- Some tests discover a minor abnormality which might have cleared up on its own, and it is not clear which minor abnormalities will develop into cancer.
Smoking makes it harder to fight off the infection that causes cervical cancer, so if you are a smoker, stopping will reduce your risk. The nurse can advise you further on giving up smoking.
Please take the time to look at the Practice Leaflet below explaining the procedure or alternatively our Practice Nurse would be more than happy to answer any queries you may have.
Or you can find out more information on smear tests here: https://www.nhs.uk/conditions/cervical-screening/
Patient Cervical screening leaflet
First cervical screening information leaflet
Do I still need to attend my cervical screening when I am invited if I've already had the HPV vaccine?
Yes. It is very important that you still attend regular screening even if you have been vaccinated so that abnormalities caused by HPV types other than those in the vaccine may be detected. Screening can also help to identify small cell cervical cancer, which the HPV vaccine will not fully protect against
Breast cancer screening
Breast cancer screening is offered to women aged 50 to 70 to detect early signs of breast cancer. Women aged 70 and over can self-refer.
Breast cancer screening uses an X-ray test called a mammogram that can spot cancers when they are too small to see or feel. There's a good chance of recovery if the cancer is detected in its early stages.
Watch a video about breast cancer screening
Bowel cancer screening
Bowel cancer screening is offered to men and women aged 60 to 74 every 2 years. Those aged 75 or over can request screening by calling 0800 7076060.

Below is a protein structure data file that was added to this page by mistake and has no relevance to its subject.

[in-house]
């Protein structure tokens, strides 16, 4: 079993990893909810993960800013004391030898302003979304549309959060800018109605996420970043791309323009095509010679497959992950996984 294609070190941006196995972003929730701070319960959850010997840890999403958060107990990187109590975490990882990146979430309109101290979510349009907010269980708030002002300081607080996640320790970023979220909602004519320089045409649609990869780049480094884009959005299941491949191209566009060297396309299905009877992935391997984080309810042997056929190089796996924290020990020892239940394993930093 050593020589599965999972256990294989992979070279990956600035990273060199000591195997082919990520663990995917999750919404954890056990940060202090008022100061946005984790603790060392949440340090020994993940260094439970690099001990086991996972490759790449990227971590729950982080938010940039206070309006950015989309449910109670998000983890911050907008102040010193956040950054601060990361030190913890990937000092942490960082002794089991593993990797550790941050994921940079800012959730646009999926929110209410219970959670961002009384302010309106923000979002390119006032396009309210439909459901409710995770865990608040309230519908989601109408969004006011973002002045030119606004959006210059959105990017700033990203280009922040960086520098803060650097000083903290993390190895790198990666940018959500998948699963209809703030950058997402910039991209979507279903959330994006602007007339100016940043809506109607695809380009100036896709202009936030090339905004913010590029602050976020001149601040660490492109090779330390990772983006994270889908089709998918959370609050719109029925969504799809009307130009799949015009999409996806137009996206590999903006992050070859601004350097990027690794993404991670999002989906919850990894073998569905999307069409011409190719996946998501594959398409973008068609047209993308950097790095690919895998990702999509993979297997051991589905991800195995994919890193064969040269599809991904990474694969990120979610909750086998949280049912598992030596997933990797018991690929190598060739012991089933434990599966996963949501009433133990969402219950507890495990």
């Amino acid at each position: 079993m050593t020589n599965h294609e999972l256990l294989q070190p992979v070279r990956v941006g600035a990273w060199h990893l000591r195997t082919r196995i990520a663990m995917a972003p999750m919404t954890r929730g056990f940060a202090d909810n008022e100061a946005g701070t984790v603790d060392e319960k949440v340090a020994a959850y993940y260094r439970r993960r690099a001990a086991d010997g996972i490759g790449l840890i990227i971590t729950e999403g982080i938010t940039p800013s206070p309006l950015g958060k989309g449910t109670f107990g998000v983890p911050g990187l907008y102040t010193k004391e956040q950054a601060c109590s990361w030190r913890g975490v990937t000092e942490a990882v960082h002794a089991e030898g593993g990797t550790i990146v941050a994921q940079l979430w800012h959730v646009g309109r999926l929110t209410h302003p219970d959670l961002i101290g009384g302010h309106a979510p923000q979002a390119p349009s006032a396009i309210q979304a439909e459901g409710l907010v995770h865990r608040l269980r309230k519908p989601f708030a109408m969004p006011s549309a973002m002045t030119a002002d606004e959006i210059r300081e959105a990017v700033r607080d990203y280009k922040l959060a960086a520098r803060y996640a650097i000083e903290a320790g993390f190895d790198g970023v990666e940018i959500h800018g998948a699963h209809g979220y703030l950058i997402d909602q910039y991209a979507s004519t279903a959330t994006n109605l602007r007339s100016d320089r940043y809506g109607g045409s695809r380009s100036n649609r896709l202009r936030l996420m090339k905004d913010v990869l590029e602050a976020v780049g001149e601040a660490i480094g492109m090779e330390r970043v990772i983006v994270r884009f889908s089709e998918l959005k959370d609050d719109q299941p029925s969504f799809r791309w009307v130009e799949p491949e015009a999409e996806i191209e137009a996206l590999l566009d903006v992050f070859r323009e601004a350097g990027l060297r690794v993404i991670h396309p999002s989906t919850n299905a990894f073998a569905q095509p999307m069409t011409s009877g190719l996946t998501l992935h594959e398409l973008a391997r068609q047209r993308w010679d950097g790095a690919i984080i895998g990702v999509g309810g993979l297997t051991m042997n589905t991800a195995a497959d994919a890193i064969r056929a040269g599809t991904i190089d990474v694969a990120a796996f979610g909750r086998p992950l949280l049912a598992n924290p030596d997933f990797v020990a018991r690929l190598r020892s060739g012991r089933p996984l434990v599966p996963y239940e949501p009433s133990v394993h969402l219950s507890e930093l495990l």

People aged 55 are invited for a one off bowel scope screening test. Scope screening uses a thin flexible tube with a tiny camera on the end to look at the large bowel.
Check out the video links at the bottom of the page for more detailed information.
As your doctor, we would strongly advise and encourage our patients to take part in the screening programme because:
Bowel cancer is the second most common cause of cancer deaths in the U.K.
Screening can reduce your chances in dying from bowel cancer by detecting it early.
Bowel cancer screening may save your live.
Our Practice Nurse Hayley was a nurse specialist for the bowel screening programme and would be happy to discuss the screening programme, investigations or any concerns you may have. If so please request a telephone appointment with Hayley to discuss.
If you have changed your mind and would like to take part in the screening programme please call: Freephone: 0800 707 60 60
- Bowel cancer is the second most common cause of cancer deaths in the U.K. Taking part in bowel cancer screening reduces your chances of dying from bowel cancer.
- Bowel cancer screening is really important as it can save lives. The screening aims to detect bowel cancer at an early stage, even before there are any signs or symptoms; 90% of bowel cancers caught early are treated successfully.
- Bowel screening can also detect polyps (lumps) that may develop into cancer over time. Removing polyps during a colonoscopy (a simple procedure involving insertion of a tube into the bowel) can reduce your chances of developing bowel cancer in the future.
- 98% of people who complete the kit will have a normal result
- You will receive all the information you need, including the risks and limitations of bowel screening, and how the process works, when the kit is sent out to you. Please read the information carefully, and contact the screening programme if you have any concerns.
You can also take steps to reduce your risk of bowel cancer by:
- Reducing red meat
- Maintaining a healthy weight
- Eating a diet high in foods such as wholemeal bread, brown rice, jacket potatoes with the skin on, dried fruit and bran based cereal.
- Drinking no more than recommended units of alcohol
- Not smoking
- Keeping active
Check out this short informative video on how to do the FIT cancer screening test:
What is bowel scope screening video:
Abdominal Aortic Aneurysm screening
Abdominal Aortic Aneurysms (AAA) are a weakening in the aorta, that can swell and rupture causing fatalinernal bleeding. They usually don’t have any symptoms and are most common in men aged over 65.
AAA screening is a free NHS national programme, that automatically invites men to attend a quick and painless 10 minute appointment to have an ultrasound scan, in the year they turn 65. Click on the link below to find out more.
AAA Screening information